Half asleep, Pete Randall pulled a T-shirt over his head and staggered to the wooden door of his bedroom.
Damn girl, he thought. If there’s a spider in there, I’m not going to be happy.
He had no idea that his teenage daughter had just saved his life. Or that he would never get a chance to thank her.
Pete crossed the small landing, his bare feet thudding on the uneven wooden floorboards of the old house, and pushed open the door to his daughter’s room. He did not even have time to close it behind him before she flew into his arms, burying her head in his chest. She wasn’t crying, but she had her eyes squeezed tightly shut.
Christ, she’s shaking like a leaf, he thought. What’s going on in here?
“There, there,” he said softly. “You’re safe. Tell me what happened.”
Kate felt her father’s strong arms around her shoulders and immediately started to feel stupid for having woken him.
It was just a bird, she told herself. One of the big gulls. Stupid girl, scared of a bird when you live on an island. Now you’ve woken him up, and you know how hard he works, how difficult it’s been for him since-
There was a soft thump behind her, and she felt her dad’s arms tense. She twisted, looked across the room, and bit her lip, hard enough that she tasted blood in her mouth. Otherwise she would have surely screamed again.
Standing in front of her bedroom window was a middle-aged man. He was wearing a pair of tattered blue jeans, so full of holes it seemed that they were holding together through sheer force of will alone. The rest of him was naked, although very little of his skin could be seen. His emaciated body was covered in tattoos, long loops and whorls of blue-black ink that stretched up and down both of his arms, across his narrow chest and concave stomach. Words she didn’t recognize mingled with pictures of screaming faces, skeletal wings, and patterns so intricate they made her head swim. Hair hung from his head in black greasy locks that rested on his chest. His face was inhuman, with blazing red eyes that stared at her from sunken sockets.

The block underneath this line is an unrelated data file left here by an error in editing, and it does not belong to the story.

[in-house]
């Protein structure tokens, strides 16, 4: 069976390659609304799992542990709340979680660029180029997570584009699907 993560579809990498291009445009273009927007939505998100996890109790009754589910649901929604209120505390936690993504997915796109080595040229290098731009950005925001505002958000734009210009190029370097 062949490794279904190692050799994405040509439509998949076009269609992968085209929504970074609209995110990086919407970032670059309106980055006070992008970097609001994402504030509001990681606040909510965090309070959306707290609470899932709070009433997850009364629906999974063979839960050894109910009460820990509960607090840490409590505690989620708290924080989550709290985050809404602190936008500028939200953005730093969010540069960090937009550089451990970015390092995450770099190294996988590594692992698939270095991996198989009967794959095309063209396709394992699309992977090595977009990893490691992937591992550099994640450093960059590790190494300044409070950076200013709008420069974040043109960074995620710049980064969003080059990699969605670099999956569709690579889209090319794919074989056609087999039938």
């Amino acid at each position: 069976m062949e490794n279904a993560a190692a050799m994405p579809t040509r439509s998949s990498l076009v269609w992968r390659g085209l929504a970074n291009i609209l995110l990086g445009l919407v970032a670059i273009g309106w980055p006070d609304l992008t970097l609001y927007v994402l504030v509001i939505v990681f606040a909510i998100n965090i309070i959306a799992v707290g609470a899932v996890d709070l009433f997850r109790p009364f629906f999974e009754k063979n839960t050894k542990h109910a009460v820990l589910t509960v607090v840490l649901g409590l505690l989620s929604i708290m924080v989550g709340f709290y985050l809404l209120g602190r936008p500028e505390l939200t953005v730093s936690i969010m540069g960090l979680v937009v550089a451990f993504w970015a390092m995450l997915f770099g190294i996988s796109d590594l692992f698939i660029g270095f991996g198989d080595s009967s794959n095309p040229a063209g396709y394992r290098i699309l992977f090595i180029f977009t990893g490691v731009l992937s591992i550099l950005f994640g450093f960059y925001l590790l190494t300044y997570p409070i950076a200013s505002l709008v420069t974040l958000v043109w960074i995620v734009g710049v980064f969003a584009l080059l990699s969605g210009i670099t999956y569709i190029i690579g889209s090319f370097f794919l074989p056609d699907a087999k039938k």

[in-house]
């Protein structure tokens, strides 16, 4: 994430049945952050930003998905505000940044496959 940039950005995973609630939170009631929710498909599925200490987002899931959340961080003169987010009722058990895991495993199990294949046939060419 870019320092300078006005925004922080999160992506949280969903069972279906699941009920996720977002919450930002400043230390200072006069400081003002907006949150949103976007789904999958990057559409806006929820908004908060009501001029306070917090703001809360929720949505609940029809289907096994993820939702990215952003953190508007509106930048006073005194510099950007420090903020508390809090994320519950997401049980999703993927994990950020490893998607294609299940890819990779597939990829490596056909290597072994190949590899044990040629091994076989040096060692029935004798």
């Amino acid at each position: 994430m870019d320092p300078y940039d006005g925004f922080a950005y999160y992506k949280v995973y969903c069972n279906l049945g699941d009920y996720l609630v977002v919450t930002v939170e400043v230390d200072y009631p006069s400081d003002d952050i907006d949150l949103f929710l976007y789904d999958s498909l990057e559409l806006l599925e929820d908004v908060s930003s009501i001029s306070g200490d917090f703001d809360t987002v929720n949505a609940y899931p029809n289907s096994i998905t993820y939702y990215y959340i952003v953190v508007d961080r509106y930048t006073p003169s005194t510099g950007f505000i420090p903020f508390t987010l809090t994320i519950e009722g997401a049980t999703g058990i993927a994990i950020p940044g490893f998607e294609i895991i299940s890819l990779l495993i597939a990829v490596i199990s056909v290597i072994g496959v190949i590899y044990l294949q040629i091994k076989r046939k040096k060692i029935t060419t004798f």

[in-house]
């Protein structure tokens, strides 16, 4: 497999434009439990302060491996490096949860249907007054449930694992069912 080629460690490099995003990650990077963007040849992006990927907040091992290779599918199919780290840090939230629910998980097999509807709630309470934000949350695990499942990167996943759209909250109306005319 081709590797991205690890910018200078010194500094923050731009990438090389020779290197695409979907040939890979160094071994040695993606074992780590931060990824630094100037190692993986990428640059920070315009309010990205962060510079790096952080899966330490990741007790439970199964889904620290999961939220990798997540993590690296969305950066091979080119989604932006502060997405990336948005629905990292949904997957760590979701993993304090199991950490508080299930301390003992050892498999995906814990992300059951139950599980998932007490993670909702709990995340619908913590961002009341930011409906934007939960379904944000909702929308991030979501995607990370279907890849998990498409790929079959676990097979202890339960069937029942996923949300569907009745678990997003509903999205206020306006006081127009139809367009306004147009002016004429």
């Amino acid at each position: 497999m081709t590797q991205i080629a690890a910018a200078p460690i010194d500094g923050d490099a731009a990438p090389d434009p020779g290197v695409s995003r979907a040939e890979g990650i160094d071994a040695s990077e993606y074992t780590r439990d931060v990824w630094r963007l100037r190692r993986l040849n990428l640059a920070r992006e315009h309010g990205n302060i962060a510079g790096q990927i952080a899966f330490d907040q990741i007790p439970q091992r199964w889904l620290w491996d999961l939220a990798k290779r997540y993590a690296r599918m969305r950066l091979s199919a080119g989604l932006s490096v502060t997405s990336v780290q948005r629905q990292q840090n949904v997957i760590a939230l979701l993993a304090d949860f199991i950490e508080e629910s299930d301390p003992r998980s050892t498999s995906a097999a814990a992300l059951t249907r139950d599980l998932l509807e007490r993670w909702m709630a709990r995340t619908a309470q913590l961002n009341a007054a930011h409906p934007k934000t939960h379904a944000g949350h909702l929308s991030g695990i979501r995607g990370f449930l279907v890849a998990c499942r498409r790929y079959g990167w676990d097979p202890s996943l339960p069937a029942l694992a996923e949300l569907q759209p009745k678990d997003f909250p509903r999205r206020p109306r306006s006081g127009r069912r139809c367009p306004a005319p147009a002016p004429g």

The man opened his mouth and let out a deafening screech; Kate saw bright white fangs protruding from below his upper lip, and fear flooded into her as a series of answering screeches floated through the window on the cold evening air.
Like animals calling to each other, Pete thought. My God, what is this?
He pushed his trembling daughter behind him and faced the creature. “What do you want?” he asked, shocked at how small and weak his voice sounded. “We have no money here.”
The thing by the window twisted its head left and right, its mouth curled into a grin of pure delight, as if Pete had told the most delicious joke.
“I want you,” it answered. “I want to make you bleed.” It smiled again, then walked toward them.
“Kate, go!” shouted Pete, reaching back over his shoulder and yanking the bedroom door open, never taking his eyes off the thing that was slowly approaching, a look of terrible calm on its nightmare face.
“No, Dad,” she screamed.
“Now!” he bellowed. “Don’t argue with me!”
Kate let out a scream of pure terror and fled through the door. Pete heard her rattle down the stairs and throw open the front door.
At least she’s safe, he thought. The thing was less than a three feet away from him, its arms out before it, a look of inevitability on its face. Pete ducked under the arms, noting as he did so in the slow-motion attention to detail that comes with panic, that the fingernails on the thing’s hands were thick yellow talons. He spun around the open door and made for the landing.
One of the thin, ink-covered arms looped through the opening and slammed across his throat, pulling him back against the wood of the door, cutting off his air supply. Pete Randall dipped at the waist, then drove himself backward with all the breath he had left. The door swung in a sharp semicircle on its hinge, and he heard a satisfying crunch as the thing was driven hard into the bedroom wall. The arm around his throat came loose, and he shoved it away.